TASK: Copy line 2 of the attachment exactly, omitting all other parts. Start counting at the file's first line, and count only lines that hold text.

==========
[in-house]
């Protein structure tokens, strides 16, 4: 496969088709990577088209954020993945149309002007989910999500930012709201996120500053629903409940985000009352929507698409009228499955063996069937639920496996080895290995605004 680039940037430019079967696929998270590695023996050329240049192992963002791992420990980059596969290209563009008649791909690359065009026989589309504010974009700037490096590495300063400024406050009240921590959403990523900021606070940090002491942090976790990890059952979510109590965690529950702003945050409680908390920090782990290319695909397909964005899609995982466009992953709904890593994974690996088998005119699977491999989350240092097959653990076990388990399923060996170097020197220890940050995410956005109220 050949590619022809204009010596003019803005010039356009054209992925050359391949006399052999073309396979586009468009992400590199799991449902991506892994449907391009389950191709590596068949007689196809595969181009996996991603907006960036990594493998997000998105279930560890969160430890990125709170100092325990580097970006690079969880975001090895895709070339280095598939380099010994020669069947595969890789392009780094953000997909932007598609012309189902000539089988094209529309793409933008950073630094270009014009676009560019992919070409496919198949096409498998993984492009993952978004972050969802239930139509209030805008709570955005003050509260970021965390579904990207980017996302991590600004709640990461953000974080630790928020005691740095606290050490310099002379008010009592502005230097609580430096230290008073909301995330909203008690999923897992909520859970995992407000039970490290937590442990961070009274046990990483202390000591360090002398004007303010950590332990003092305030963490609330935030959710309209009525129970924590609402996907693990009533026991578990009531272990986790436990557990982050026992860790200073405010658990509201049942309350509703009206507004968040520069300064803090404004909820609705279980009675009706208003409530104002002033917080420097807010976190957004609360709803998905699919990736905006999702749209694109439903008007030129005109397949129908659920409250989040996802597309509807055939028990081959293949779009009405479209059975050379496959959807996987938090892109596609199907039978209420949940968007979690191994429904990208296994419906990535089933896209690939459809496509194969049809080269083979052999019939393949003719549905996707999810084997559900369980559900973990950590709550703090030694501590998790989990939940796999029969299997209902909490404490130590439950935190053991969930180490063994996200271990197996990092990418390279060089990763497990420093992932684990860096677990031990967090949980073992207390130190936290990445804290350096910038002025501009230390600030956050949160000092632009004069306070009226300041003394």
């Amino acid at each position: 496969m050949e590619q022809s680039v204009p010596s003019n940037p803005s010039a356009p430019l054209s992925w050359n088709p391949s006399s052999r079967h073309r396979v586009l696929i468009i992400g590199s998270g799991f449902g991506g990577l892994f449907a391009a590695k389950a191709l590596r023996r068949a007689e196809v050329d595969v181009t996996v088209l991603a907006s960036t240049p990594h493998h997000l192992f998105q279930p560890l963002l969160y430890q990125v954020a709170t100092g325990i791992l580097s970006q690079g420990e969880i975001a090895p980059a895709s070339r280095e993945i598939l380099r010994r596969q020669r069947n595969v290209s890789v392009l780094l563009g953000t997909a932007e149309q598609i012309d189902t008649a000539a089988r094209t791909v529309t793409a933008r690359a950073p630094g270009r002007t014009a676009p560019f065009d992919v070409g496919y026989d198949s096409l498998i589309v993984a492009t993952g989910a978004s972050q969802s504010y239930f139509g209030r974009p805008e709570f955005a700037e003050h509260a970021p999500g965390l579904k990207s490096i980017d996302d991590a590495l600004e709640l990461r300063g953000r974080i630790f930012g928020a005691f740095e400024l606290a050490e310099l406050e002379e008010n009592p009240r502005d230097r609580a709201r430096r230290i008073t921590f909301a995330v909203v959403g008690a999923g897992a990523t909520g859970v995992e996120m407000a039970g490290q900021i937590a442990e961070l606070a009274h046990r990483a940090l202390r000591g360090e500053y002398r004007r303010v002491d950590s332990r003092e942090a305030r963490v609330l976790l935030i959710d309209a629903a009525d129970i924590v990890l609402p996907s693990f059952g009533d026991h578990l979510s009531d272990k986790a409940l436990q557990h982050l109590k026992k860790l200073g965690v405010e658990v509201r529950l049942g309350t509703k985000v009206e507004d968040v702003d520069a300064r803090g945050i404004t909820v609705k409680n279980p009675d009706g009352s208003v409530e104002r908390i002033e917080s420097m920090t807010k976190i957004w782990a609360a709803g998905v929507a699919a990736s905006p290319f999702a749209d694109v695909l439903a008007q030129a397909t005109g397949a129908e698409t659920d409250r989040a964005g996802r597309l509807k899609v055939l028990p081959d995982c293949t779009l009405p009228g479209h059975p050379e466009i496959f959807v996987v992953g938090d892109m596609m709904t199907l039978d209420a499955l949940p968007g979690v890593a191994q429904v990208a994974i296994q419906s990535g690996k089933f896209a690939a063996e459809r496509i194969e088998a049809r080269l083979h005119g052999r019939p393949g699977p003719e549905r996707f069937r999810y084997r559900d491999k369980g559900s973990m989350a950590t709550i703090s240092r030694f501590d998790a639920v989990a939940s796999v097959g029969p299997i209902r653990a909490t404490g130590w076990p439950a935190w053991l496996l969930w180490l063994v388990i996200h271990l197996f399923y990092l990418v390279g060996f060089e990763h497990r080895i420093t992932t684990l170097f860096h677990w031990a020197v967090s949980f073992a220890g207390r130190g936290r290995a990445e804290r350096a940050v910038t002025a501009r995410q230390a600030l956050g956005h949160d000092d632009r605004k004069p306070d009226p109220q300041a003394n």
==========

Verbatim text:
């Protein structure tokens, strides 16, 4: 496969088709990577088209954020993945149309002007989910999500930012709201996120500053629903409940985000009352929507698409009228499955063996069937639920496996080895290995605004 680039940037430019079967696929998270590695023996050329240049192992963002791992420990980059596969290209563009008649791909690359065009026989589309504010974009700037490096590495300063400024406050009240921590959403990523900021606070940090002491942090976790990890059952979510109590965690529950702003945050409680908390920090782990290319695909397909964005899609995982466009992953709904890593994974690996088998005119699977491999989350240092097959653990076990388990399923060996170097020197220890940050995410956005109220 050949590619022809204009010596003019803005010039356009054209992925050359391949006399052999073309396979586009468009992400590199799991449902991506892994449907391009389950191709590596068949007689196809595969181009996996991603907006960036990594493998997000998105279930560890969160430890990125709170100092325990580097970006690079969880975001090895895709070339280095598939380099010994020669069947595969890789392009780094953000997909932007598609012309189902000539089988094209529309793409933008950073630094270009014009676009560019992919070409496919198949096409498998993984492009993952978004972050969802239930139509209030805008709570955005003050509260970021965390579904990207980017996302991590600004709640990461953000974080630790928020005691740095606290050490310099002379008010009592502005230097609580430096230290008073909301995330909203008690999923897992909520859970995992407000039970490290937590442990961070009274046990990483202390000591360090002398004007303010950590332990003092305030963490609330935030959710309209009525129970924590609402996907693990009533026991578990009531272990986790436990557990982050026992860790200073405010658990509201049942309350509703009206507004968040520069300064803090404004909820609705279980009675009706208003409530104002002033917080420097807010976190957004609360709803998905699919990736905006999702749209694109439903008007030129005109397949129908659920409250989040996802597309509807055939028990081959293949779009009405479209059975050379496959959807996987938090892109596609199907039978209420949940968007979690191994429904990208296994419906990535089933896209690939459809496509194969049809080269083979052999019939393949003719549905996707999810084997559900369980559900973990950590709550703090030694501590998790989990939940796999029969299997209902909490404490130590439950935190053991969930180490063994996200271990197996990092990418390279060089990763497990420093992932684990860096677990031990967090949980073992207390130190936290990445804290350096910038002025501009230390600030956050949160000092632009004069306070009226300041003394």